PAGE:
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Love And Freedom

  • (Mary Brooksbank)

        Singing, hey Donal', ho Donal'
        Dirrum a do a day

    As I come o'er Strathmartin Mains
    What do you think I seen
    A braw young piper laddie
    Come a-linking o'er the green

    He played a reel and he played a jig
    And he played a sweet strathspey
    He roosed ma hairt till its beats kept time
    Tae the tapping o' ma tae

    Well I've nae gown tae offer ye
    I hae but little gear
    But we'll hae love and freedom
    Gin you follow me, my dear

    There's gowd on the broom o' the Sidlaw Hills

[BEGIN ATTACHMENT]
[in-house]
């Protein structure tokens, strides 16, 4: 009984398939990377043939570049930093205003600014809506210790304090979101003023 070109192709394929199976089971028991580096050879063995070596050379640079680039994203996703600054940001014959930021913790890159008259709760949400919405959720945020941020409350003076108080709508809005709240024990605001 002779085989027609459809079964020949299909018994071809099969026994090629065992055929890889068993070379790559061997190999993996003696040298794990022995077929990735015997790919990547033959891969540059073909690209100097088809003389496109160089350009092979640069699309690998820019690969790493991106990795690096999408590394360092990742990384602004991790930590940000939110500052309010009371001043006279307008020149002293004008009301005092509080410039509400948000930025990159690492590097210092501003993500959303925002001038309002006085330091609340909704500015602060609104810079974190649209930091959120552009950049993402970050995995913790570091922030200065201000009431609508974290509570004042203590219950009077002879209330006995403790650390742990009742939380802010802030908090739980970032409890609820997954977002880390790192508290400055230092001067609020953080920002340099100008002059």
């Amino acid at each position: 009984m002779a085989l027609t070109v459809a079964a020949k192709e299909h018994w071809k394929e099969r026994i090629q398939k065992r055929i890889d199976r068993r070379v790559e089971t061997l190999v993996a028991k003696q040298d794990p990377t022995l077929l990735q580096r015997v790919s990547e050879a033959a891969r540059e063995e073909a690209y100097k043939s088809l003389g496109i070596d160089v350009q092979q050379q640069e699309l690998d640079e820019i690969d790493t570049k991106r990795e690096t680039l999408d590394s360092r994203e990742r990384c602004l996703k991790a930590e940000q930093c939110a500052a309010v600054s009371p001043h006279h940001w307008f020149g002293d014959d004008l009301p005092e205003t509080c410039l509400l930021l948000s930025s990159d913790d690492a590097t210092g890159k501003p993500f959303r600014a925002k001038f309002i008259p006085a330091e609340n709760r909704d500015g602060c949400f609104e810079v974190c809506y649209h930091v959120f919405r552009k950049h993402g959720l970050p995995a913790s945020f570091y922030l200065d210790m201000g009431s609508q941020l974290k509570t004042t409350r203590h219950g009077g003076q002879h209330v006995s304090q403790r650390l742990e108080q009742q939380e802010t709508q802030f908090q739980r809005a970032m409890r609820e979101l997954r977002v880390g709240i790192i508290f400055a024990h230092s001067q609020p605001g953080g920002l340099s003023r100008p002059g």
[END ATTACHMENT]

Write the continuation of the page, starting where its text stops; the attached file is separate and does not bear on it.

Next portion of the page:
Honey ben the heather sweet
    There's a speckled trout in the purlin' tarn
    A velvet carpet neath oor feet

    Syne he blew up his chanter
    And sic a spring he plays
    So I chose love and freedom
    Tae wander a' the days

    (as sung by Cilla Fisher & Artie Trezise)

Susannes Folksong-Notizen

  • [2000:] Mary Brooksbank was a jute mill worker from Dundee. She is said to have written this song to celebrate the free way of life of the Travelling People and itinerant workers in Scotland, who largely kept the Scots music and song traditions alive. We've bent the tune from reel to jig-time (thank you Davy) which allows us to weave in Banish Misfortune. The sentiment seemed just right. (Notes Malinky, 'Last Leaves')

Quelle: Scotland

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aktualisiert am 13.09.2000